As Ukraine, Syria and Iraq continue to be rocked by conflict, European independence movements threaten to break up old countries and the U.S. Federal Reserve is expected to tighten monetary policy this week, the Organization for Economic Cooperation and Development released rejiggered global forecasts Monday.
The short version: The world's economies won't grow as much in 2014 as the OECD had initially predicted.
From the Wall Street Journal:
In a partial update to its twice-yearly forecasts for economic growth, the OECD cut its 2014 projections for each member of the Group of Seven largest developed economies. It said it now expects the U.S. economy to expand 2.1% this year, having forecast growth of 2.6% in May, while it expects the eurozone economy to expand by just 0.8%, having forecast growth of 1.2% in May.
It reserved its biggest recalibration for Italy, and now expects that nation's economy to contract by 0.4% in 2014, having estimated it would grow by 0.5% in May.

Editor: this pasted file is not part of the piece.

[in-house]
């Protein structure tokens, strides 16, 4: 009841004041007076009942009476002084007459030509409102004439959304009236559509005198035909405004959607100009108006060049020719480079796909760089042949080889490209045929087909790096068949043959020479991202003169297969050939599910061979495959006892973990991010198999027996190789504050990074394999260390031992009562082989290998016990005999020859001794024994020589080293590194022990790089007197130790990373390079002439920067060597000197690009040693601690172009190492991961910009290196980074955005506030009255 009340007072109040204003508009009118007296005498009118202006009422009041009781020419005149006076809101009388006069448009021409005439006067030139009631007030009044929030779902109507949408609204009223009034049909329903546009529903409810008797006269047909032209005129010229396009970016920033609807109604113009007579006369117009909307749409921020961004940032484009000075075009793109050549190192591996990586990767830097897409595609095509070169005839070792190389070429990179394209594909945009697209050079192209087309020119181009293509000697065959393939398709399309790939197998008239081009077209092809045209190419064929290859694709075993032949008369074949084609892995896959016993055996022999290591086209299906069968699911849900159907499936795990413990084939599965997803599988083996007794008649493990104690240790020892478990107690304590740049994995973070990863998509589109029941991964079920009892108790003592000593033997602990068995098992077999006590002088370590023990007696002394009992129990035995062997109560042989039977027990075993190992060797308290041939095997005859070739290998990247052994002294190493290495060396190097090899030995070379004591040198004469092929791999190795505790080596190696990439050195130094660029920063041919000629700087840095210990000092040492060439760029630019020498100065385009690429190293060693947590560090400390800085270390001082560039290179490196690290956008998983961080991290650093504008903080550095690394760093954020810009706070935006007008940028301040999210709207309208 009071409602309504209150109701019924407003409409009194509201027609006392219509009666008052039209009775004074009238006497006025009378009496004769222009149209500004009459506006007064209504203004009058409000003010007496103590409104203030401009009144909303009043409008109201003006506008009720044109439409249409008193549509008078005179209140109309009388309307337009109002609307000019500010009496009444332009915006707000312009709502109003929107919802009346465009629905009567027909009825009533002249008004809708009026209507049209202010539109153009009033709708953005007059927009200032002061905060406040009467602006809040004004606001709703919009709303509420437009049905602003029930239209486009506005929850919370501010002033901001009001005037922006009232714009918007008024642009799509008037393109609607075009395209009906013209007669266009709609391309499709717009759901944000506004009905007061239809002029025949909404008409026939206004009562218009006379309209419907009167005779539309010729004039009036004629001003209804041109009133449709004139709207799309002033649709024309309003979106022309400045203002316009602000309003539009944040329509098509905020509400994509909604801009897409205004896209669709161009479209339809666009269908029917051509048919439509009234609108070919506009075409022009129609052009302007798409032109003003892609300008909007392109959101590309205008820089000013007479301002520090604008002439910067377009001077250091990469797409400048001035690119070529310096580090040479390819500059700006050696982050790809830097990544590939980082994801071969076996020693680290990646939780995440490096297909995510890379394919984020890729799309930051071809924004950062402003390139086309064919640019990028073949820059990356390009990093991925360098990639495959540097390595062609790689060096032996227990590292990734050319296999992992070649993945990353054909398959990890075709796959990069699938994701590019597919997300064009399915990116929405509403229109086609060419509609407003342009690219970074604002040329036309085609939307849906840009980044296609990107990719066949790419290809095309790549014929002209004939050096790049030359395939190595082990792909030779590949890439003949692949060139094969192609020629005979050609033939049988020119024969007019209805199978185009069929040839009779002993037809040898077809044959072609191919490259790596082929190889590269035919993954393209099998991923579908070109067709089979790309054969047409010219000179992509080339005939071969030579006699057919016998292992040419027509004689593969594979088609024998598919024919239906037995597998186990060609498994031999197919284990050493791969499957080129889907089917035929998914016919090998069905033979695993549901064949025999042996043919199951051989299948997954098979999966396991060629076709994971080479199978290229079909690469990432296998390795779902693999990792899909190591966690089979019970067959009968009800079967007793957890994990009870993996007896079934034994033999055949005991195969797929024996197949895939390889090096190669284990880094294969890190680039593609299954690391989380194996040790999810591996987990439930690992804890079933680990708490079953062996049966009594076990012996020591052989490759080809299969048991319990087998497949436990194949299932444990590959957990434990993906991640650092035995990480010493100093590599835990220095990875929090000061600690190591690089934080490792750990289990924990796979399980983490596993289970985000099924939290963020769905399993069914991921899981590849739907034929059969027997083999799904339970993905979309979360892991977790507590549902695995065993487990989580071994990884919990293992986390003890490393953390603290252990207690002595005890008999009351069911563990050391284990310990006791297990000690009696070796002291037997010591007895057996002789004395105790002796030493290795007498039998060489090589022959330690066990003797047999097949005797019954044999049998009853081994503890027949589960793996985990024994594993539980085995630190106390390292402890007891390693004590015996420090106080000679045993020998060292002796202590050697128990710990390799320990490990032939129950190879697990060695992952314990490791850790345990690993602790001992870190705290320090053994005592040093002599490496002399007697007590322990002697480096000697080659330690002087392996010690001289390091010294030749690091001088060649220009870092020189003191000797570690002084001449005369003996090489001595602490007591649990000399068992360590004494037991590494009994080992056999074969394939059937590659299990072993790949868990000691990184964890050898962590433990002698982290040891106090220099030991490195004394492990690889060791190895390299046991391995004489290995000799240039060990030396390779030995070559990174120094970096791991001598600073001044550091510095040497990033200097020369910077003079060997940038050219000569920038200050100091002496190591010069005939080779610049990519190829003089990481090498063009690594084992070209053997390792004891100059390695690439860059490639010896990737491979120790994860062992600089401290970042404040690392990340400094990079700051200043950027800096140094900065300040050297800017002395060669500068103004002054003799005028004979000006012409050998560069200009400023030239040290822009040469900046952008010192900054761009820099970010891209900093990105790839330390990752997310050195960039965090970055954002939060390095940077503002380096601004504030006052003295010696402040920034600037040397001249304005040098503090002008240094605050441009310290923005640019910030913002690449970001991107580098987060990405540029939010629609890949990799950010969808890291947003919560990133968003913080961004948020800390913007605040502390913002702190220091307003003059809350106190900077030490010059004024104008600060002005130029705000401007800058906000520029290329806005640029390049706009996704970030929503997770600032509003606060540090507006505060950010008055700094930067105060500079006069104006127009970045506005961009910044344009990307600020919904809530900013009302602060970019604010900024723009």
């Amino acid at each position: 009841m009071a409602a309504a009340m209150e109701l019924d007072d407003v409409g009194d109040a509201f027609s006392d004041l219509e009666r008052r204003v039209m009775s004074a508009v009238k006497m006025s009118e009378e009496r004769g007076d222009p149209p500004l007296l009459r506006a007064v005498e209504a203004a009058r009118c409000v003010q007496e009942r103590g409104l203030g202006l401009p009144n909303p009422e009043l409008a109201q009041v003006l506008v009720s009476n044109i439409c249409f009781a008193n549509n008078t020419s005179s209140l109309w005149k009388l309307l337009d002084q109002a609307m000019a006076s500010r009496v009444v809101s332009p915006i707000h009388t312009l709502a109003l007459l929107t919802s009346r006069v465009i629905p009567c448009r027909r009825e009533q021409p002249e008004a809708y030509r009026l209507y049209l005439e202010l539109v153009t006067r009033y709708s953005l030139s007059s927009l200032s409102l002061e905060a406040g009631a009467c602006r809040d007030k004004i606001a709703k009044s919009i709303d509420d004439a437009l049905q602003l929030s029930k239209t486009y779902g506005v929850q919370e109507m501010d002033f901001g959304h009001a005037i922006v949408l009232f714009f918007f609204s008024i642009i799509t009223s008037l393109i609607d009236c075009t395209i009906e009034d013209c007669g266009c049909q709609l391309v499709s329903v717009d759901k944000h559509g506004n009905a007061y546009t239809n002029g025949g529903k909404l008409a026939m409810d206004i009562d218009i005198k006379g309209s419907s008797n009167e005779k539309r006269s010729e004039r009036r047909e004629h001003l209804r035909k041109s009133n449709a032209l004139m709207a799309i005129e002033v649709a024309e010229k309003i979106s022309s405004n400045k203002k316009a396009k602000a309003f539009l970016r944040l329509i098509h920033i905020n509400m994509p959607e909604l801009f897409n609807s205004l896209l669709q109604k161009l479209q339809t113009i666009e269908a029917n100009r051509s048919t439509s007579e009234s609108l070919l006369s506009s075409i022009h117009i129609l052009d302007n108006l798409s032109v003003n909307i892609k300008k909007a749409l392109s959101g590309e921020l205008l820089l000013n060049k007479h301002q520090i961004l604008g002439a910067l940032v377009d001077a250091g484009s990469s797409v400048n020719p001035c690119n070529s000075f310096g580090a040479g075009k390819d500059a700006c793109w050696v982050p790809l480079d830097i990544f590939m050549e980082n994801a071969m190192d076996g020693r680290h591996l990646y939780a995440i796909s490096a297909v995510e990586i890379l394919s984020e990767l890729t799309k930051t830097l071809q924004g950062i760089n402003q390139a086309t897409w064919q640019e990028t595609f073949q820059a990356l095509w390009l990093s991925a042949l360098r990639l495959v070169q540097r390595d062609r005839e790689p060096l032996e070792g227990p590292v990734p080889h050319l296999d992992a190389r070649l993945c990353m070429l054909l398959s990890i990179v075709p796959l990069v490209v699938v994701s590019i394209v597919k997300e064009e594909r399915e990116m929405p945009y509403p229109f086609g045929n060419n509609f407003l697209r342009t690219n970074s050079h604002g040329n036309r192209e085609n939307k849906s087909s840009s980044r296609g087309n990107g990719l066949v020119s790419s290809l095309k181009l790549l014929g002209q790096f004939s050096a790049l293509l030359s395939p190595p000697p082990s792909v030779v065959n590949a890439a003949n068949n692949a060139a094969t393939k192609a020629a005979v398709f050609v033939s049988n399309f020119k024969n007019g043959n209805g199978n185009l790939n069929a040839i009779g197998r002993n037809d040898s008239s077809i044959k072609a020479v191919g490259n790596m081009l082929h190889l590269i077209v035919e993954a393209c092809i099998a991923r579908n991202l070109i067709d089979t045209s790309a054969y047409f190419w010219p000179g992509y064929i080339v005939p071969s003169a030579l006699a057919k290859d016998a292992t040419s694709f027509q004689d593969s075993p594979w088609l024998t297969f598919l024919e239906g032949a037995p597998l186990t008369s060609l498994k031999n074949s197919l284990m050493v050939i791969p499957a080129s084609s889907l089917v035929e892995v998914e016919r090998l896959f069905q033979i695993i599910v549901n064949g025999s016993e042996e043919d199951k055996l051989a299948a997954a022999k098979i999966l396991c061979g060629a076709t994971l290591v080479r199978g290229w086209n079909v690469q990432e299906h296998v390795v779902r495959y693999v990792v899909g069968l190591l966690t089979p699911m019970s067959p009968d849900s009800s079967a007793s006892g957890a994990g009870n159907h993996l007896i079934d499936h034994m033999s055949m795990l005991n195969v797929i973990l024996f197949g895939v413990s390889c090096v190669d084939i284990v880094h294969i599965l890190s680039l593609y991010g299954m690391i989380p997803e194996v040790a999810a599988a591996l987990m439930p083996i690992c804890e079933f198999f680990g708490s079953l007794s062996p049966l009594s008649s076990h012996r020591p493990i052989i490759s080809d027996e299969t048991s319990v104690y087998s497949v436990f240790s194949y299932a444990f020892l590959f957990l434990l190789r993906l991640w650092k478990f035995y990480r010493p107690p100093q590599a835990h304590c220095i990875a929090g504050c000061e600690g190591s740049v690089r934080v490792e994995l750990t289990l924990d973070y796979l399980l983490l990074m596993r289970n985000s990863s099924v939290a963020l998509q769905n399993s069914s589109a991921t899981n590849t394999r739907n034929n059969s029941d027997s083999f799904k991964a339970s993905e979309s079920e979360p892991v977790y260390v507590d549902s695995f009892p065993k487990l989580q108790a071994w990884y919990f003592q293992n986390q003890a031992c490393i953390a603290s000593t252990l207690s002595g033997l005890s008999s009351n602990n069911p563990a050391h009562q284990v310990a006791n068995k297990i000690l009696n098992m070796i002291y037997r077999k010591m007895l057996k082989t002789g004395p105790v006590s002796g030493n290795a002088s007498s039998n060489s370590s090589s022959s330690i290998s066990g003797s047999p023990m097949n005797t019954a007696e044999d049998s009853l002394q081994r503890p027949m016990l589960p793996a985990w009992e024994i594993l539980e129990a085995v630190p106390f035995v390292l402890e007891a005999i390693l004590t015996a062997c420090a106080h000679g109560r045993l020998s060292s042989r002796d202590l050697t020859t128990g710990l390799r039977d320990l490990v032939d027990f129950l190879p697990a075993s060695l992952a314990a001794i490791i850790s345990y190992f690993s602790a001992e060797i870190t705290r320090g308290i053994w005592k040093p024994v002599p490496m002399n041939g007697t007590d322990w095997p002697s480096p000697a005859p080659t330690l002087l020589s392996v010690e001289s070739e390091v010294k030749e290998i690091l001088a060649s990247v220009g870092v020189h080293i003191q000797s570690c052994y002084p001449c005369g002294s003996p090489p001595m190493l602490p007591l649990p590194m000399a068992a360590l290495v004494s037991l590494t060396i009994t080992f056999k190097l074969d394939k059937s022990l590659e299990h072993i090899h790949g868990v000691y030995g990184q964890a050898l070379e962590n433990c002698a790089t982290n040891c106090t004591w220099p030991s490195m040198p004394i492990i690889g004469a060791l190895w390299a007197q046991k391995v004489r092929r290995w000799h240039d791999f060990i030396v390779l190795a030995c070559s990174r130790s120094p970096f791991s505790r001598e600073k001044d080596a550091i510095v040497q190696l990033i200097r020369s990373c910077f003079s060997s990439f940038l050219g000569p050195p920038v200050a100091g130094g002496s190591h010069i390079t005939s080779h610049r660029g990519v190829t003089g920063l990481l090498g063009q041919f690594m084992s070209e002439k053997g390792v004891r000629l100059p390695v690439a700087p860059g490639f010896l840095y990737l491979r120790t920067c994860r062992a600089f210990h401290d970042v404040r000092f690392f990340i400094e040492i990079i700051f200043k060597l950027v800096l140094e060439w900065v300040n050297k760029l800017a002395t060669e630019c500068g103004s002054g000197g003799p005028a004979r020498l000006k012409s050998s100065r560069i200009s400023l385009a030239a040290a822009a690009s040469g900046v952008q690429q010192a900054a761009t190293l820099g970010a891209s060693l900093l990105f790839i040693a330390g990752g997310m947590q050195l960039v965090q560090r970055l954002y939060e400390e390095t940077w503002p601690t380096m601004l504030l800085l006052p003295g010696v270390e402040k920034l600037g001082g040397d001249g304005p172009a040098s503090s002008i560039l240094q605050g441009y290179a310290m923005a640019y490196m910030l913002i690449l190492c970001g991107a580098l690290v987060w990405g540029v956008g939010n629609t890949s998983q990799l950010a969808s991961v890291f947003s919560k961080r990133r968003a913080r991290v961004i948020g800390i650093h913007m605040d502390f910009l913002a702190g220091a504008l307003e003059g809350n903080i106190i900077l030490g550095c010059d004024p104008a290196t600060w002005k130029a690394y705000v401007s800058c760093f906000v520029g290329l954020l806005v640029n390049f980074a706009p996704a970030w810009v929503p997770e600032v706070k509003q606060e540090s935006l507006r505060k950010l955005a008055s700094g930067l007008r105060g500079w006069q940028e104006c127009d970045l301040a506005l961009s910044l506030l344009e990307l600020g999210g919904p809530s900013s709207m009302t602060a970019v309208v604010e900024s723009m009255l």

The OECD also cut its 2015 growth forecasts for five of the G-7, leaving its forecast for Canada unchanged and slightly raising its forecast for the U.K. It still expects economic growth to pick up in most countries next year, and to 3.1% in the U.S.
"The global recovery from the crisis has been inadequate in several ways," the OECD said. "Economic slack has persisted, potential growth has slowed, and inequality has risen. Meanwhile, external imbalances and threats to financial stability have remained."
Among large developing economies, the OECD left its growth forecasts for China unchanged, raised its forecasts for India and cut its forecasts for Brazil.
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